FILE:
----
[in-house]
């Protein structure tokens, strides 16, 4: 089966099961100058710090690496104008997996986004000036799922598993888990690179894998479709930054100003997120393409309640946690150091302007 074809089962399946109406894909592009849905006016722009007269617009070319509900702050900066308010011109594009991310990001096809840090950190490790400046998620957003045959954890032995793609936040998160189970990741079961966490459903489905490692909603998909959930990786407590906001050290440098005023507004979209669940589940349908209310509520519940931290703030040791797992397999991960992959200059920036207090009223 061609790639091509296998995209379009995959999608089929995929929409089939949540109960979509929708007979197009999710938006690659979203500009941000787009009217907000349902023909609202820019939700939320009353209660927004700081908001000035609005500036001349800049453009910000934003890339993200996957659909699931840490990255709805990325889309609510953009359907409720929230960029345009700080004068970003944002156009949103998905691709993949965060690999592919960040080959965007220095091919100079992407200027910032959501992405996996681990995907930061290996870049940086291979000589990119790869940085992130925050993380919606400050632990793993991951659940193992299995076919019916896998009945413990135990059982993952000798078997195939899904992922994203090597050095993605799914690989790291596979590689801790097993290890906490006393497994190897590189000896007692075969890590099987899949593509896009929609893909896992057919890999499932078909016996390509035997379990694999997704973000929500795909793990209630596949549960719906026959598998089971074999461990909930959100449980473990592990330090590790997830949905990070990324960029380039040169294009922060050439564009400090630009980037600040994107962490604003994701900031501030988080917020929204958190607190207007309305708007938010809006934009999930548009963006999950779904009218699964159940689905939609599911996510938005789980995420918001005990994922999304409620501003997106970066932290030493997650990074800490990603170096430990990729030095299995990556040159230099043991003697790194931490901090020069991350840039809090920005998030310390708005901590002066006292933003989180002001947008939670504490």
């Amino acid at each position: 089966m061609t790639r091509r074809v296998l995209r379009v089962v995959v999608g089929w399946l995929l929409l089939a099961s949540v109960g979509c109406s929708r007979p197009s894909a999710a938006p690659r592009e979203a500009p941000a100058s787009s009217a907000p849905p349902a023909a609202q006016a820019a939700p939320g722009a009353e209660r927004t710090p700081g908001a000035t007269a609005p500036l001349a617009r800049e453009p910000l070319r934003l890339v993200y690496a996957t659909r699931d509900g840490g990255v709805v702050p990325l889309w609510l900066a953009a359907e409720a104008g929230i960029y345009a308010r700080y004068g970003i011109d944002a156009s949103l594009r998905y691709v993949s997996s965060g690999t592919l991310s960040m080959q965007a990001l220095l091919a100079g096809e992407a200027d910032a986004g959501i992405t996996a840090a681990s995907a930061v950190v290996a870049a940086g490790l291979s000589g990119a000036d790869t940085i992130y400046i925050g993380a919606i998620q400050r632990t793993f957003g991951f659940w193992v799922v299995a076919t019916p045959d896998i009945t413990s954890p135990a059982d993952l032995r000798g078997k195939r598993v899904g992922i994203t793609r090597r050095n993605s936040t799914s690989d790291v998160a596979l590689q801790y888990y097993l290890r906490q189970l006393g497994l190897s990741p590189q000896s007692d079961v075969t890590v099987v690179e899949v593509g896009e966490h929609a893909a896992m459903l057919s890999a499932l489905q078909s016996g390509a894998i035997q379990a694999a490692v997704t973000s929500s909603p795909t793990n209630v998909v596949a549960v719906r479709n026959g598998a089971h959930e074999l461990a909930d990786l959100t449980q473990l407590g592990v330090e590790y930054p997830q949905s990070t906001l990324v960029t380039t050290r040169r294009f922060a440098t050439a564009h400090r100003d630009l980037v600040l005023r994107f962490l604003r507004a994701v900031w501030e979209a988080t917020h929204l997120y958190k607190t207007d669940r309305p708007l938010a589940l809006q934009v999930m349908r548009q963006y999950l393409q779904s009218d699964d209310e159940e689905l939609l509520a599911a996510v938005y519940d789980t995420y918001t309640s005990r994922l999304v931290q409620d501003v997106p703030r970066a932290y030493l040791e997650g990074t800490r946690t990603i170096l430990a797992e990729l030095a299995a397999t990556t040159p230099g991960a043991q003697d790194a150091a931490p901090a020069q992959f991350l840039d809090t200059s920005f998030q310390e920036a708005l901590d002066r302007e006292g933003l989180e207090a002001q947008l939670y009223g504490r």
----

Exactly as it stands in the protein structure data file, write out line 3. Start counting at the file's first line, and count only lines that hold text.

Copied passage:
């Amino acid at each position: 089966m061609t790639r091509r074809v296998l995209r379009v089962v995959v999608g089929w399946l995929l929409l089939a099961s949540v109960g979509c109406s929708r007979p197009s894909a999710a938006p690659r592009e979203a500009p941000a100058s787009s009217a907000p849905p349902a023909a609202q006016a820019a939700p939320g722009a009353e209660r927004t710090p700081g908001a000035t007269a609005p500036l001349a617009r800049e453009p910000l070319r934003l890339v993200y690496a996957t659909r699931d509900g840490g990255v709805v702050p990325l889309w609510l900066a953009a359907e409720a104008g929230i960029y345009a308010r700080y004068g970003i011109d944002a156009s949103l594009r998905y691709v993949s997996s965060g690999t592919l991310s960040m080959q965007a990001l220095l091919a100079g096809e992407a200027d910032a986004g959501i992405t996996a840090a681990s995907a930061v950190v290996a870049a940086g490790l291979s000589g990119a000036d790869t940085i992130y400046i925050g993380a919606i998620q400050r632990t793993f957003g991951f659940w193992v799922v299995a076919t019916p045959d896998i009945t413990s954890p135990a059982d993952l032995r000798g078997k195939r598993v899904g992922i994203t793609r090597r050095n993605s936040t799914s690989d790291v998160a596979l590689q801790y888990y097993l290890r906490q189970l006393g497994l190897s990741p590189q000896s007692d079961v075969t890590v099987v690179e899949v593509g896009e966490h929609a893909a896992m459903l057919s890999a499932l489905q078909s016996g390509a894998i035997q379990a694999a490692v997704t973000s929500s909603p795909t793990n209630v998909v596949a549960v719906r479709n026959g598998a089971h959930e074999l461990a909930d990786l959100t449980q473990l407590g592990v330090e590790y930054p997830q949905s990070t906001l990324v960029t380039t050290r040169r294009f922060a440098t050439a564009h400090r100003d630009l980037v600040l005023r994107f962490l604003r507004a994701v900031w501030e979209a988080t917020h929204l997120y958190k607190t207007d669940r309305p708007l938010a589940l809006q934009v999930m349908r548009q963006y999950l393409q779904s009218d699964d209310e159940e689905l939609l509520a599911a996510v938005y519940d789980t995420y918001t309640s005990r994922l999304v931290q409620d501003v997106p703030r970066a932290y030493l040791e997650g990074t800490r946690t990603i170096l430990a797992e990729l030095a299995a397999t990556t040159p230099g991960a043991q003697d790194a150091a931490p901090a020069q992959f991350l840039d809090t200059s920005f998030q310390e920036a708005l901590d002066r302007e006292g933003l989180e207090a002001q947008l939670y009223g504490r």